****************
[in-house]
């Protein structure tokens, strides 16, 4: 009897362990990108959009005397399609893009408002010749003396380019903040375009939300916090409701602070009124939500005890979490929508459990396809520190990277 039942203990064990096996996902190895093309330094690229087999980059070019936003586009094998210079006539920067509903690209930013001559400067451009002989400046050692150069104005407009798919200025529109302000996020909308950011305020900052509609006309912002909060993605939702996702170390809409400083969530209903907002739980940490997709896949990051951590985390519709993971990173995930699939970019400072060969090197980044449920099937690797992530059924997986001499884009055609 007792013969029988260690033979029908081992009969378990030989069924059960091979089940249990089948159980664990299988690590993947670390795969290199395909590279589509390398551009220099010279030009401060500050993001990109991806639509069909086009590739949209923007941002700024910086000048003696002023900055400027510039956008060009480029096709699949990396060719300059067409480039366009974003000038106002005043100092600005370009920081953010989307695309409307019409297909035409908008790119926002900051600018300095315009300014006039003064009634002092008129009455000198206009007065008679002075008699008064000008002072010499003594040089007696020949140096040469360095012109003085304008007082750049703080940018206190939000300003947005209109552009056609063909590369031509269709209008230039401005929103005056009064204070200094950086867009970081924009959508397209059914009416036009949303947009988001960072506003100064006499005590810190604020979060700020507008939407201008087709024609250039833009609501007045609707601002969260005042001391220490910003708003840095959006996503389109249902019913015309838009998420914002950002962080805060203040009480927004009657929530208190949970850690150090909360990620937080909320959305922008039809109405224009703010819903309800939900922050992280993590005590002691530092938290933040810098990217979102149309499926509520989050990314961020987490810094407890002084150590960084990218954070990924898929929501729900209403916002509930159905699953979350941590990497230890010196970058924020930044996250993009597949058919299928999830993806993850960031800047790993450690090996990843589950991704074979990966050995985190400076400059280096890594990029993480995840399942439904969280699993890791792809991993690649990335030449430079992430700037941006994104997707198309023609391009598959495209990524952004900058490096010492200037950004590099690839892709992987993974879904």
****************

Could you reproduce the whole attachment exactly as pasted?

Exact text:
[in-house]
């Protein structure tokens, strides 16, 4: 009897362990990108959009005397399609893009408002010749003396380019903040375009939300916090409701602070009124939500005890979490929508459990396809520190990277 039942203990064990096996996902190895093309330094690229087999980059070019936003586009094998210079006539920067509903690209930013001559400067451009002989400046050692150069104005407009798919200025529109302000996020909308950011305020900052509609006309912002909060993605939702996702170390809409400083969530209903907002739980940490997709896949990051951590985390519709993971990173995930699939970019400072060969090197980044449920099937690797992530059924997986001499884009055609 007792013969029988260690033979029908081992009969378990030989069924059960091979089940249990089948159980664990299988690590993947670390795969290199395909590279589509390398551009220099010279030009401060500050993001990109991806639509069909086009590739949209923007941002700024910086000048003696002023900055400027510039956008060009480029096709699949990396060719300059067409480039366009974003000038106002005043100092600005370009920081953010989307695309409307019409297909035409908008790119926002900051600018300095315009300014006039003064009634002092008129009455000198206009007065008679002075008699008064000008002072010499003594040089007696020949140096040469360095012109003085304008007082750049703080940018206190939000300003947005209109552009056609063909590369031509269709209008230039401005929103005056009064204070200094950086867009970081924009959508397209059914009416036009949303947009988001960072506003100064006499005590810190604020979060700020507008939407201008087709024609250039833009609501007045609707601002969260005042001391220490910003708003840095959006996503389109249902019913015309838009998420914002950002962080805060203040009480927004009657929530208190949970850690150090909360990620937080909320959305922008039809109405224009703010819903309800939900922050992280993590005590002691530092938290933040810098990217979102149309499926509520989050990314961020987490810094407890002084150590960084990218954070990924898929929501729900209403916002509930159905699953979350941590990497230890010196970058924020930044996250993009597949058919299928999830993806993850960031800047790993450690090996990843589950991704074979990966050995985190400076400059280096890594990029993480995840399942439904969280699993890791792809991993690649990335030449430079992430700037941006994104997707198309023609391009598959495209990524952004900058490096010492200037950004590099690839892709992987993974879904």